THE VETERANS CRISIS LINE PROVIDES 24/7 CONFIDENTIAL CRISIS SUPPORT
FOR SERVICE MEMBERS AND THEIR LOVED ONES
If you or someone you know is currently experiencing thoughts of suicide, emotional distress or a mental health or substance use crisis, please CALL 988 + 1, TEXT 838255 or CHAT to speak with a trained crisis specialist 24/7. If your emergency situation requires immediate assistance from the police, fire department or ambulance/medical personnel, CALL 911.
Indiana Suicide Prevention Resource Locator
DOD Suicide Prevention Office
Lethal Means Safety
Substance Abuse Prevention
The Indiana National Guard’s Suicide Prevention Team provides resources and education to all Guardsmen, family members and civilian employees to combat high risk behaviors. Our goal is a healthy organization that is resilient and knowledgeable regarding high-risk behaviors, educated on stress reduction measures and aware of available resources.
Learn More About Suicide Prevention
- Stigma of Mental Health
- Seeking Care - What to Expect
- Protective Factors
- Risk Factors
- Warning Signs
- Guardsmen In-Person Training
- Training Materials
The stigma of mental health in the military is grounded in the cultural misperception that a service member must have no physical or mental health issues to be mission ready. This stigma may extend to career concerns, confidentiality, and the perception and acceptance of mental health care.
Eliminating this stigma starts with the individual, their immediate network of family, friends and colleagues and the broader community understanding that mental health is a vital component of overall health. Just as you would see your dentist to maintain good oral health, or a cardiologist to maintain optimal heart health, seeking treatment for mental health concerns will help keep you in check to ensure you live a healthy, productive life.
Service members worry they will not be able to deploy, they will get separated out of the military, or that their unit leaders will find out about their diagnosis and perceive them as weak and make fun of them. Although occasionally those things happen, in general, we found that service members’ perceptions of these barriers are not accurate.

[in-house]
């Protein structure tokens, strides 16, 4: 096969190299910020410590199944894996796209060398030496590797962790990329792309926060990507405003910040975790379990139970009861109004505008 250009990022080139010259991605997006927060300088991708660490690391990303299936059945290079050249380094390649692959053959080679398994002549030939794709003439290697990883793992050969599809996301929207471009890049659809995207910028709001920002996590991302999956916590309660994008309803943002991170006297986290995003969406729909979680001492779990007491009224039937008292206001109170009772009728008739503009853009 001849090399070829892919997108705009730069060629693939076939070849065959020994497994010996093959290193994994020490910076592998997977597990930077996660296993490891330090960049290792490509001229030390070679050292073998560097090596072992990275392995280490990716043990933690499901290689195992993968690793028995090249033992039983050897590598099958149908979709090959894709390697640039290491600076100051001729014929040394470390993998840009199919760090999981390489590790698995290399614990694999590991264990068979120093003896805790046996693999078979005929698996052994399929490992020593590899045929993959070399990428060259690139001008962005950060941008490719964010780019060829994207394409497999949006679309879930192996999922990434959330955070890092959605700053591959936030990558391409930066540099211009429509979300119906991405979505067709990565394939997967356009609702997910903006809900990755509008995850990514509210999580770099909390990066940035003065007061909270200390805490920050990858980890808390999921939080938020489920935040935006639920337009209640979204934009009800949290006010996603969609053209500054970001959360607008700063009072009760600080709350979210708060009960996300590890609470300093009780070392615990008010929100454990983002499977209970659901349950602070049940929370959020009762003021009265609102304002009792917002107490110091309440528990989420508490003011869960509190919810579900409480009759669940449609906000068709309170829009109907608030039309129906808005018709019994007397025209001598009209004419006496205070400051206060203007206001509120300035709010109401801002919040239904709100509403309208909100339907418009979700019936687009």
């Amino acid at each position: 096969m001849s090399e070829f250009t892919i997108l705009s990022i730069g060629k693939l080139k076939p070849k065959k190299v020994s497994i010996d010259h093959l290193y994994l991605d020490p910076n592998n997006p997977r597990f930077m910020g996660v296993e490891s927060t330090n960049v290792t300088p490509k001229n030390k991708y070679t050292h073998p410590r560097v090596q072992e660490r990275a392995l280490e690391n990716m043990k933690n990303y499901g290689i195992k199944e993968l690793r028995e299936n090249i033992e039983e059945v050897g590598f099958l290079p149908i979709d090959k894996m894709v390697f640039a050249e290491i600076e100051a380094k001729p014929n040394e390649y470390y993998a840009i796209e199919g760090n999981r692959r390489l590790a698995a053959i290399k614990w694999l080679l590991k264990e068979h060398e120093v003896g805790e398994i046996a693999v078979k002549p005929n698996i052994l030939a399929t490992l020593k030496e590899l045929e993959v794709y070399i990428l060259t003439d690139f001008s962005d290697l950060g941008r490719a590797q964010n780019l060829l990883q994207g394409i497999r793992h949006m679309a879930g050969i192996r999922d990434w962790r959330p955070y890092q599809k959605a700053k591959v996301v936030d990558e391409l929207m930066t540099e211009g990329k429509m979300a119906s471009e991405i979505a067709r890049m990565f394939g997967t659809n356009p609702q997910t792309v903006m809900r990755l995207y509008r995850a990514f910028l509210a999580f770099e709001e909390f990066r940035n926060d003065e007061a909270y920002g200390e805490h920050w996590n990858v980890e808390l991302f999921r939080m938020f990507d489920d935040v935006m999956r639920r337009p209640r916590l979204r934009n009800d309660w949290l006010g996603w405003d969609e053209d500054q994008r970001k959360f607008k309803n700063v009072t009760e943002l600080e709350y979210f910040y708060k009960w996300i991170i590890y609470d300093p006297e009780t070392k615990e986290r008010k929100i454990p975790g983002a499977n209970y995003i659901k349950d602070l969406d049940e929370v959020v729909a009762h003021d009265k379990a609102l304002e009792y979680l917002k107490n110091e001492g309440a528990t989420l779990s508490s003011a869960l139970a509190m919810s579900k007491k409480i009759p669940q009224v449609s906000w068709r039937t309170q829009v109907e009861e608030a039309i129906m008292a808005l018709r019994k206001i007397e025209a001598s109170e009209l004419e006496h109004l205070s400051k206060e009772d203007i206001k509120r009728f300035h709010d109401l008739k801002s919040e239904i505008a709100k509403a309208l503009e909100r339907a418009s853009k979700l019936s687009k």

Your firearm will not be “taken” if you report a mental health concern and no “flag” for mental health exists. A temporary profile will be written if you are diagnosed with a mental health disorder and are not yet stable but will be expired once you seek treatment and your provider states that you are stable. If you are experiencing suicidal thoughts, have attempted to end your life or have experienced a psychotic episode, a firearm restriction will be added to the profile but will expire once you seek help for the crisis and your provider states that you are stable.
If you are prescribed an antidepressant or an antianxiety medication, you simply need to return a medication stability letter after 90 days so we can send the medication with you when you deploy. Some medications are not allowed to be taken long-term such as benzodiazepines (Xanax, Valium, Klonopin), sleep medications (Ambien, etc.), and antipsychotic medications prescribed for a psychotic disorder, but most mental health medications are allowed to be taken in the military.
You will be encouraged to go to various types of counseling for the specific area of concern (grief, marital, individual or group counseling) so you can work on improving your quality of life and lessening your risk factors for self-harm. Getting help for a mental health disorder is a sign of strength and can help you be mission ready.
Be sure to take advantage of the many resources available to you as a service member, Guardsman or family member. Call your behavioral health officer, call your chaplain, find a counselor on MilitaryOne Source if you do not have insurance, find a counselor who takes your insurance if you have it, call your primary care doctor, or call 988 + 1 if you are in a crisis.
Protective factors are circumstances in people’s lives that help us deal with stressful events and protect against suicide risk.
These can include:
- Reasons for living such as a significant other, children, pets, etc.
- Quality health care (physical and mental)
- Effective coping and problem-solving skills
- Cultural, religious, or moral objections to suicide
- Reduced access to lethal means
- Sense of belonging
More information about protective factors: Centers for Disease Control
Risk factors are characteristics or conditions that increase the chance that a person may try to take their life.
These can include:
- Failed Relationships
- Family history of suicide
- Prior suicide attempt
- Poor social skills
- Access to lethal means
- Financial Struggles
- Alcohol and drug abuse
- Legal Problems
- Mood disorders
More information about risk factors: Centers for Disease Control
If someone is at risk for suicide, you can watch for warning signs, including:
- Talking about being a burden
- Being isolated
- Increased anxiety
- Talking about feeling trapped or in unbearable pain
- Increased substance use
- Looking for a way to access lethal means
- Increased anger or rage
- Extreme mood swings
- Expressing hopelessness
- Sleeping too little or too much
- Talking or posting about wanting to die
- Making plans for suicide
- Risk taking behavior
More information about warning signs: Centers for Disease Control